QUITO – President Rafael Correa inaugurated the Mazar hydroelectric power plant in Ecuador’s southern Andean region and said the facility would end the need for electricity rationing.
“There is no chance of suffering from rationing in 2011, like we had to go through at the end of last year,” Correa said Wednesday.
The power plant, which has a generating capacity of 160 MW, will serve as an additional reservoir for the Paute Dam, which is located downstream from Mazar and has a generating capacity of 1,000 MW, making it Ecuador’s largest electric facility.
A severe drought hit Ecuador’s southern Andean region in late 2009, forcing the government to impose nationwide electricity rationing because of the low water level at Paute.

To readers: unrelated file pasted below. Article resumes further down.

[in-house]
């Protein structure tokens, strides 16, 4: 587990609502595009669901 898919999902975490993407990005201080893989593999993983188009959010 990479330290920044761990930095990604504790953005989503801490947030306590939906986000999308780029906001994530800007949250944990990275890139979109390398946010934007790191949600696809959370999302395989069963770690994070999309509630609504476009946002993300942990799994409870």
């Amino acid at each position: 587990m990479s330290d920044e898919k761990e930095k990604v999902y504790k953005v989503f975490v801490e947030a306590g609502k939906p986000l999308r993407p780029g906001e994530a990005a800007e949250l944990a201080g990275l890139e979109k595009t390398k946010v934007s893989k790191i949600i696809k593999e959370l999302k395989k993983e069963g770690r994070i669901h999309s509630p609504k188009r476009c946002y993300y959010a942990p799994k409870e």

Mazar will provide its stored water to Paute if there is another prolonged drought, allowing the huge power plant to operate for an estimated three months, Correa said.
Delays in the construction of Mazar, whose completion was originally expected more than 40 years ago, “has cost us hundreds of millions of dollars,” the president said.
The power complex in the Paute basin also includes the Cardenillo and Sopladora dams, which are being constructed, Correa said.
Droughts in the area usually start in October, intensifying in December and ending in March.
Lack of rainfall affects generation at Ecuador’s hydro plants, especially Paute, which produces more than 35 percent of the country’s electricity. EFE